Why is this a big deal? Credit makes our economy hum. You buy a car, some guy in Detroit doesn't get laid off (but you can't buy the car without a decent loan from the bank). You buy a house, two carpenters a plumber and the cable guy are in business (but no way you can afford the house without a reasonably priced mortgage from the bank). You want to start a high-tech company that produces alternative sources of energy on the cheap, to millions of Americans benefit (but you can't get a loan from Deutsche Bank because they won't extend credit to anyone). Some huge company is ready to come out of bankruptcy and start turning a profit again? They can't. Citibank won't fund that $350 million loan they promised. Etc.
I haven't worked in this industry for too long (and I don't really even work in this industry), but I have done it long enough to know that there has never been a time like this in anyone's memory. No one can get a loan right now. It permeates every transaction in the country. Everyone with any cash to lend is hording it like the fucking rapture is coming before Open Bar's 30th. It is a very scary time to need to borrow money. And it is only going to get worse when the MBS that these firms are carrying at $0.60 on the dollar (i.e., they already lost 40% on the securities, giving rise to the current crisis) turn out to be worth $0.25 on the dollar. Or less.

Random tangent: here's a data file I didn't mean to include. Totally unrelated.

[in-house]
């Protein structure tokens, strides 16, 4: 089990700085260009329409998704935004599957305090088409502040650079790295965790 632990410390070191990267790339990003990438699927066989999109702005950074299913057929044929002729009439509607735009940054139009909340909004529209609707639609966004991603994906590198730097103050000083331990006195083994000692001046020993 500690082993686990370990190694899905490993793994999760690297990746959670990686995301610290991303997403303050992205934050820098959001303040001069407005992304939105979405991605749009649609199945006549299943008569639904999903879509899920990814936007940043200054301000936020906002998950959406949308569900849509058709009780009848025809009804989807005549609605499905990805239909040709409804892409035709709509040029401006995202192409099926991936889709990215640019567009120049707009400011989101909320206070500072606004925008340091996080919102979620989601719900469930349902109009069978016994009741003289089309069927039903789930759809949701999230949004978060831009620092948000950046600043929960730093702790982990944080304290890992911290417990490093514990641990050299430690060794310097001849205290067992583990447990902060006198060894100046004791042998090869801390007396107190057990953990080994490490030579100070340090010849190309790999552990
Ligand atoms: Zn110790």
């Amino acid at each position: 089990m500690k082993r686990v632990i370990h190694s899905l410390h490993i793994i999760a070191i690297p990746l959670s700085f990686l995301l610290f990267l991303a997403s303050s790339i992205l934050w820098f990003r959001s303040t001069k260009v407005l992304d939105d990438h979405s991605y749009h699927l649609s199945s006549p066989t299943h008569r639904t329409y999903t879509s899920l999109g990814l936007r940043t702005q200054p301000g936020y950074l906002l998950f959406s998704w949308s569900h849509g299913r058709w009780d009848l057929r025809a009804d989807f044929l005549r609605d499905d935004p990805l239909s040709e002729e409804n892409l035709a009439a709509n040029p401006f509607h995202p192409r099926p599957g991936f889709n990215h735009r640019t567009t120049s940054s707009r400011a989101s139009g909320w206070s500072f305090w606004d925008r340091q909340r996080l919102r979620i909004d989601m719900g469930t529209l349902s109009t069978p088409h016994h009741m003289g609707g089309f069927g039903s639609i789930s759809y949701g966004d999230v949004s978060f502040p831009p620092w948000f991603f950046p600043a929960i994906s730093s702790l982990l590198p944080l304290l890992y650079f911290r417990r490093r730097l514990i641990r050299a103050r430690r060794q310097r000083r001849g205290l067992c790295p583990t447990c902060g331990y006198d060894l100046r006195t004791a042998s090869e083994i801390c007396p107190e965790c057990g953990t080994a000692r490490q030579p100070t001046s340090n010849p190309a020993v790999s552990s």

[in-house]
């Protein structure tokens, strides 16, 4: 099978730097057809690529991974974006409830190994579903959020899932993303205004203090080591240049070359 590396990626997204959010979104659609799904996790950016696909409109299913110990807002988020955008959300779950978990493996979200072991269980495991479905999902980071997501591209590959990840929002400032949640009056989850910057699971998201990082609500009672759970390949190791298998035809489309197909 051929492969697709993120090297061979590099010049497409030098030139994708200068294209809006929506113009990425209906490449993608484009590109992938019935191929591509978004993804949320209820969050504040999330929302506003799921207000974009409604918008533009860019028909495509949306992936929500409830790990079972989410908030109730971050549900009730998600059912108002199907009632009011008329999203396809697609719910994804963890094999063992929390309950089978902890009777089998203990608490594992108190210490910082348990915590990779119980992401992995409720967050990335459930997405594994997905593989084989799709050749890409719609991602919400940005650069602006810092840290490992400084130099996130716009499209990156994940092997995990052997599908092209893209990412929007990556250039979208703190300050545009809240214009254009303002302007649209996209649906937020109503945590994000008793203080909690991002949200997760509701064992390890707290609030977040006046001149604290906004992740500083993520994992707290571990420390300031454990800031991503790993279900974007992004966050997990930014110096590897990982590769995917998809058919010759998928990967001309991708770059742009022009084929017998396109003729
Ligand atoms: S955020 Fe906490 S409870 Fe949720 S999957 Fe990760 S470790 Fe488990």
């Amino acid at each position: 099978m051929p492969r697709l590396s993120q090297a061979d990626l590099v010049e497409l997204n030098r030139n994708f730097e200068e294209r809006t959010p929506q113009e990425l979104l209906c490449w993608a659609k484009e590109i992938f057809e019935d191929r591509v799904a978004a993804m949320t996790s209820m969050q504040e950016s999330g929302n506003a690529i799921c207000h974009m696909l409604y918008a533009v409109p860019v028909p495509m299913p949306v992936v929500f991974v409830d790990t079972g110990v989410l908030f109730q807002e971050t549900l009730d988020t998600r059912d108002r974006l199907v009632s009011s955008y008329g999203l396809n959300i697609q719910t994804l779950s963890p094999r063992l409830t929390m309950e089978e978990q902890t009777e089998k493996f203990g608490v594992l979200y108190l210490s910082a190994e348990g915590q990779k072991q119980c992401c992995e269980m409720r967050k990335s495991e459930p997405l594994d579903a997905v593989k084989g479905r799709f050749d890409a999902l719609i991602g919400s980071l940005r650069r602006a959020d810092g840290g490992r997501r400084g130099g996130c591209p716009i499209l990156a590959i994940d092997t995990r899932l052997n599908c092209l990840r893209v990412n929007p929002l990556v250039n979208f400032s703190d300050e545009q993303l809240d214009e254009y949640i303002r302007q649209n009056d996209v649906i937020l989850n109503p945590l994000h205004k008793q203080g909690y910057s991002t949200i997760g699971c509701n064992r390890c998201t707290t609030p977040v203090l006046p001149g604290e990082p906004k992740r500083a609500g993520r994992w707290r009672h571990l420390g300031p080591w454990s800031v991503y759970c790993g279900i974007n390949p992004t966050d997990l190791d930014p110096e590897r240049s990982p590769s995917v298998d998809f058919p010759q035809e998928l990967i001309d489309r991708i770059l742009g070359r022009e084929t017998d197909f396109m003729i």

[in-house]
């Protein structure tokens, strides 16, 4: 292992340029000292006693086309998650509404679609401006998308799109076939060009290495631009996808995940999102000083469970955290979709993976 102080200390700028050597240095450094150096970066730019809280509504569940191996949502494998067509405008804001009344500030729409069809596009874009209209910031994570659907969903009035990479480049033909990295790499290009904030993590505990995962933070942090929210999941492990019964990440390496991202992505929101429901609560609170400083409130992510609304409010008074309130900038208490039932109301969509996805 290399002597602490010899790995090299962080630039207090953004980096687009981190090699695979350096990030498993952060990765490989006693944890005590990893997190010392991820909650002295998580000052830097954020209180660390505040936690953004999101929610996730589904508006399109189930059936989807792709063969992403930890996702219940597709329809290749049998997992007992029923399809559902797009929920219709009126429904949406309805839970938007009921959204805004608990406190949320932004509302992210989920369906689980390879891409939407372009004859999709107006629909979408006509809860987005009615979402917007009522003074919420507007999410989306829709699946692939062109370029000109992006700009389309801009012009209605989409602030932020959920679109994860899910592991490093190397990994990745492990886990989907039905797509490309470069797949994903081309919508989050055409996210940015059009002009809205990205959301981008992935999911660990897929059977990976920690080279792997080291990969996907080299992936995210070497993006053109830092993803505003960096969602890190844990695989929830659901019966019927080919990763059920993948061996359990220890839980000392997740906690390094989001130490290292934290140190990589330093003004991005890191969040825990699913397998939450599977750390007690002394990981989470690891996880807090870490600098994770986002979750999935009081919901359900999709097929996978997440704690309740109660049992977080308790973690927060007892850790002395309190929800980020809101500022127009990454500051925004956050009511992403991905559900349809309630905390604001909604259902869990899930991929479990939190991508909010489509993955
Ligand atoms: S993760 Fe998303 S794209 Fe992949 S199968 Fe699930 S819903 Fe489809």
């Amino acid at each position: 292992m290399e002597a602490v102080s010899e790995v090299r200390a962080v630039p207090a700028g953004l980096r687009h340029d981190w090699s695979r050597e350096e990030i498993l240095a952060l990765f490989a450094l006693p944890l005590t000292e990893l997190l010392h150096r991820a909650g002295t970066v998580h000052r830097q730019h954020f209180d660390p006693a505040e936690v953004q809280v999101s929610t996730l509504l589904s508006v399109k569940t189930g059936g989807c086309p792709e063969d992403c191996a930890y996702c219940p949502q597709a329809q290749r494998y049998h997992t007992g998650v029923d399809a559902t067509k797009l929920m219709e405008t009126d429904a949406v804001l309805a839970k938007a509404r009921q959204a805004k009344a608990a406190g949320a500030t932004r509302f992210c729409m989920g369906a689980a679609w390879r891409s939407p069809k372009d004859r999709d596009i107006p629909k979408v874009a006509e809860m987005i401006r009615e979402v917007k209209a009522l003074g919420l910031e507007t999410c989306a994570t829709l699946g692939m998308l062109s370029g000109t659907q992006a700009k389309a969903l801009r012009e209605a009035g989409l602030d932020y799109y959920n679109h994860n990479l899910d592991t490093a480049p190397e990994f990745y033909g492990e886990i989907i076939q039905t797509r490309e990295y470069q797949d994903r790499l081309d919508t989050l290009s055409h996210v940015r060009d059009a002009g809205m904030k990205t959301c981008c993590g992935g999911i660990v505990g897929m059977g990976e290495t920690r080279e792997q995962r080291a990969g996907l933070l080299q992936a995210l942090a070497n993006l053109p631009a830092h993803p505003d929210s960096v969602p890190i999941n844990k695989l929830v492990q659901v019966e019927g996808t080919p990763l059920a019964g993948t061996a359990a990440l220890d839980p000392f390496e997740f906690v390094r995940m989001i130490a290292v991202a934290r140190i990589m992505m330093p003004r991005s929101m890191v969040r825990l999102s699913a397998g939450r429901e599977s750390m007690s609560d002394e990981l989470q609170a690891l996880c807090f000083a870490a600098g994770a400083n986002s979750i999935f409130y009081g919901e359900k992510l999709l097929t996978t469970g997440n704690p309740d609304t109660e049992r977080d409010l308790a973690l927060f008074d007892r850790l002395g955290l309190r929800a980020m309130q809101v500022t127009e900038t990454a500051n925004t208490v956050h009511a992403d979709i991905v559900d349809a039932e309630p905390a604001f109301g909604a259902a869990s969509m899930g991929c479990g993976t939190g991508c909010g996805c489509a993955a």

But here's the kicker: the very people who are opposing the federal bailout that might reverse, or at least stem, the credit crisis (because removal of toxic securities from the balance sheets of financial institutions would allow them to: (a) know what they have in terms of assets and liabilities, and (b) free up some capital for extension of loans, thus making credit available again) are the representatives of the very people who would benefit the most from the package.
When right-wing senators and congressmen from impoverished states (I'm looking at you, Dick Shelby (R-AL)) stand on ceremony and insist that "my constituents won't stand for this" they aren't hurting me. I live in a densely populated part of the country where the service economy and not the manufacturing economy is king, home ownership is optional, owning a car is downright stupid, and we earn a salary that permits us to get by without hitting up the local WaMu for a home equity loan. Instead, they are fucking over their own constituents. I'll be fine if I can't get a car loan, mortgage, or decent rate on my AmEx for 18 months. What about the guy working two jobs, making $7.15 an hour, and unable to get out from under one or two bad decisions he made when he was 22. Where is that guy going to be when Alabama First National tells him they won't loan him a dime. What about the lady who works at some huge factory in North Carolina? She is going to lose her job because the CFO can't get Wachovia to finance their new expansion that otherwise would have generated millions in new revenue.
I don't like the federal bailout either. If there are 280 million of us, then everyone's share of $700 billion is $2500. That sucks. But do me a favor, before you piss and moan and bitch about it, ask yourself if you can live with the alternative. For god's sake, when George Bush and Nancy Pelosi agree on something, it's time to shut the fuck up and listen to them.